This week Marin based estate planning attorney Jennifer Cowan shares her thoughts on the important question of wills vs. trusts. Estate planning is an important component of your overall financial picture. If you haven’t thought about what happens to your stuff when you die…you need to see an estate planning attorney. 

One way we provide for our family is to have current, up-to-date estate planning documents. Having all the necessary documents in place means our wishes are given full effect at a time of loss and uncertainty. Begin by carefully considering what your wishes are for your assets at your death, and then call me to discuss how to make sure that your wishes are legally binding. When you do so, your loved ones are not left with a confusing situation to sort out and make sense of at an already difficult time.

This month I will discuss the documents for transferring assets; next month I will discuss the documents necessary if you were to become incapacitated, even temporarily. The transfer of your assets at your death is generally accomplished through a will or a trust. Why would you choose a trust over a will?

Wills must be probated; probate can be time consuming and expensive. It is a public process as well. The probate court supervises the administration, or probate, of your estate. Probate fees are based on the value of your assets. Fees run about $4,000 on the first $100,000 of assets and $23,000 on the first million of assets (and on from there). The probate process can take a year, two, or more, before assets are finally distributed.

To avoid probate and the probate process (fees, delay and public disclosure) many people opt for a trust. A trust bypasses the probate process and allows more control over distribution of your assets. A trust has much more flexibility. For example, assets may be set aside to pay for college over time, or support a spouse until his or her death and then allow the assets to go to children of a prior marriage.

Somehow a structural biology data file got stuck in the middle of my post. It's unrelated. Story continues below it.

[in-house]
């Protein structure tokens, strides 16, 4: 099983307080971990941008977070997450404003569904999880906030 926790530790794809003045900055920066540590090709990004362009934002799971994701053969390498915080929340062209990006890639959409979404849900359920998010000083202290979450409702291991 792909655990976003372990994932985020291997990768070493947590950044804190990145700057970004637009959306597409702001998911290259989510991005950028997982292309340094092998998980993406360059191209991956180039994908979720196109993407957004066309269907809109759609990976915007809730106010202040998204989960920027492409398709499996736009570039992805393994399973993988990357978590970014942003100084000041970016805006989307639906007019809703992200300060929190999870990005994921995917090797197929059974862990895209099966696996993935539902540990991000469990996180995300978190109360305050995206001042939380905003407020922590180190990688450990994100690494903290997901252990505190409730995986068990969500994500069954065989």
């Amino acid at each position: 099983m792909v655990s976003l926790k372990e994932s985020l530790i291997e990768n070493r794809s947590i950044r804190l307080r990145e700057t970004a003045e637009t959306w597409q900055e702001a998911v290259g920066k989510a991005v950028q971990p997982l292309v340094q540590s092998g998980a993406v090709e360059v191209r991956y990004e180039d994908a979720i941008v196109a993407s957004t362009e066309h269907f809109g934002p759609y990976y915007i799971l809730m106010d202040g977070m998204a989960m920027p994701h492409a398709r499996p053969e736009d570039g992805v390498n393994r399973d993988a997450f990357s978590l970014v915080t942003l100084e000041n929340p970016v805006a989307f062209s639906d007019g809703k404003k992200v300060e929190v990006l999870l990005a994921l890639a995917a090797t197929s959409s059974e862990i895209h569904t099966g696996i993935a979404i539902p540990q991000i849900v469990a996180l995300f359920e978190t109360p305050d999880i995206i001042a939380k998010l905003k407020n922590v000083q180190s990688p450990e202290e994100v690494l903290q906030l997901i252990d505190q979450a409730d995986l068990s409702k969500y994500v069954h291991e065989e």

So avoiding probate means that you avoid the disadvantages that are associated with probate. People who want to avoid probate or who want more control over distribution of their assets often set up a revocable trust.While you are alive, you are typically the named trustee, and you can revoke or amend the trust, transfer assets, and generally continue as before. The trust is fully revocable until your death, at which point it becomes irrevocable. You name successor trustees, people you trust to administer to your estate, or act on your behalf if you become incapacitated. You also name beneficiaries, those people you want to receive your assets when you die.

A revocable trust provides detailed instructions for the management and transfer of property without going through probate. At your death, the person you have named as your successor trustee will carry out your instructions in the trust: when the property will be distributed and to whom. With a trust you provide a clear roadmap to be followed at your death with a minimum of expense and uncertainty.

Talk to Jennifer about which option is best for you.